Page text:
- Powerglide Spanish, they do years one and two and then they can quit if they like or do another language or do more Spanish at higher levels
- Apologia Biology, this publisher is decidedly evangelical Christian, but they avoid simpering or mentioning their beliefs every other sentence. As a biology major in college I was impressed with the detailed and rigorous content. I also particularly wanted my kids taught my beliefs about evolution, which coincide with the authors so this book was perfect for us. Next year when we do chemistry we may or may not stay with their series, I haven’t decided yet. We have a high quality microscope and purchased the slides and dissection specimens to go with the book so the boys really got a full on college prep biology course at home.
- Layers of Learning Curriculum for History, Geography, and Art. We step it up in these years and do the more advanced material from the Layers of Learning program, except we skip the science, opting for dedicated courses for the high school level. The curriculum goes through history in order and gives reading options with each unit. So the boys read historical novels, popular history books, and classic literature. For example right now Nathan and Tim are learning about Elizabethan England and reading these books: Behind the Mask: The Life of Queen Elizabeth I, Shakespeare: His Work and His World, and Hamlet and Midsummer Night’s Dream by Shakespeare. The curriculum also covers writing assignments and has discussion questions, maps, timeline dates, and activities. So it covers our English requirement (along with our grammar program) as well as history, geography, and art appreciation. A bonus is that when we’re using this program all of our kids of all ages are on the same subjects at the same time.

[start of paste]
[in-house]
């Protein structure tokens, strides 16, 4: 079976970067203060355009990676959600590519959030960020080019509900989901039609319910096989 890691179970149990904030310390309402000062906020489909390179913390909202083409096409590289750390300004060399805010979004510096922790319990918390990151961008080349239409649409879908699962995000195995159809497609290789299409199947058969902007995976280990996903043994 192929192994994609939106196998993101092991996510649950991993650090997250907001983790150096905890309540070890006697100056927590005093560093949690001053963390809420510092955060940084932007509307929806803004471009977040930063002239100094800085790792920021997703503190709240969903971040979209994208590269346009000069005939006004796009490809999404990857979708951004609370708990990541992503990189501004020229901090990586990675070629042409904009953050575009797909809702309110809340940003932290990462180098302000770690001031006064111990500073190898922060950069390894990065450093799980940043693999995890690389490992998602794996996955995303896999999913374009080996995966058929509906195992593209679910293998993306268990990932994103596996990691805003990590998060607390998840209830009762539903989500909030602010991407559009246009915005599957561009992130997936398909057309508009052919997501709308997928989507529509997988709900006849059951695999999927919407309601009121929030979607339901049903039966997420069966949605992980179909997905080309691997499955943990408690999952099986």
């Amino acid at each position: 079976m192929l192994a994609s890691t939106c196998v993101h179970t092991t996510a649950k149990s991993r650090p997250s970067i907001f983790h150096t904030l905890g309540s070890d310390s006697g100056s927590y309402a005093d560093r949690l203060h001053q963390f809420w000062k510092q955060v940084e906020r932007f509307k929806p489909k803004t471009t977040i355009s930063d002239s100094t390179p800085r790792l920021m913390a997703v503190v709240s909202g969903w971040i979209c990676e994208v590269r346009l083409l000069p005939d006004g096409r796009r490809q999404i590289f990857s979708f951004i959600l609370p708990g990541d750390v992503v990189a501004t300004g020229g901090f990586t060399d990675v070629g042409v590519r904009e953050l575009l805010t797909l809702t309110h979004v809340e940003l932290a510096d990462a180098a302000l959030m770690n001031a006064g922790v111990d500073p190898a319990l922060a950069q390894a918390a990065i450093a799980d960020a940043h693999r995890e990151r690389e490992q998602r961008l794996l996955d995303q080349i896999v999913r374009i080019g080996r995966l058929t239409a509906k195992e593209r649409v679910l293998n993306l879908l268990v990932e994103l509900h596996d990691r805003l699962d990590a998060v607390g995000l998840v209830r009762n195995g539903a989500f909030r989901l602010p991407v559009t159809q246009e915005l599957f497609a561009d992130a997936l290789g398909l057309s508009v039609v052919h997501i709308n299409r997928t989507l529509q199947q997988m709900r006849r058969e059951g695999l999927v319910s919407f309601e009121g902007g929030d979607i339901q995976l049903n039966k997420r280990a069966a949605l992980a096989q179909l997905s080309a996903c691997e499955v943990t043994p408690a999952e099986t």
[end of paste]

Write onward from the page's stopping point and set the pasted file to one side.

- Our government courses are covered partially by the Layers of Learning curriculum and partially by the Foundational Principles of Good Government. We just insert FPOGG in when we cover the US Constitution in history. The LoL curriculum covers stuff like Plato and the Greeks, Enlightenment and Montesquieu, Adam Smith, the Reformation and the effect that had on thought and politics, plus in depth looks at other philosophies and governments across the world. All of this gives a great background understanding when it’s time to actually study the Constitution. My kids will actually read Plato, Montesquieu, Adam Smith, Thomas Paine, Washington, Jefferson, Karl Marx and others as they learn about government.
- James Madison Critical Thinking Course, this is formal logic in an informal easy format, that kids can (mostly) do on their own.
- PE and Health are perhaps my most slacker subjects. I put the kids in community sports at least once a year and make them go play outside. I should probably spend more time teaching them skills like throwing a ball and kicking and batting and you know, but I don’t.
- In 11th and 12th grades I plan having the boys do dual enrollment, CLEP exams or college correspondence classes. My goal is to have two years of college under the belt before high school graduation. Because, the first two years of college (all those general eds) are just high school 2. And because there will be no problem at that point of getting into colleges. Also if I have a non-college bound kid he will at least have a 2 year degree, which is an easier jumping off place if he changes his mind later. I also expect it will save lots of $$$$ and I have no intention of having my kids start out life massively in debt. That. is. insane.
So that’s how we do it, any questions?
Do you have a blog post about how you do school or what curriculum choices you have made? Leave us a comment with a link so everyone can come see.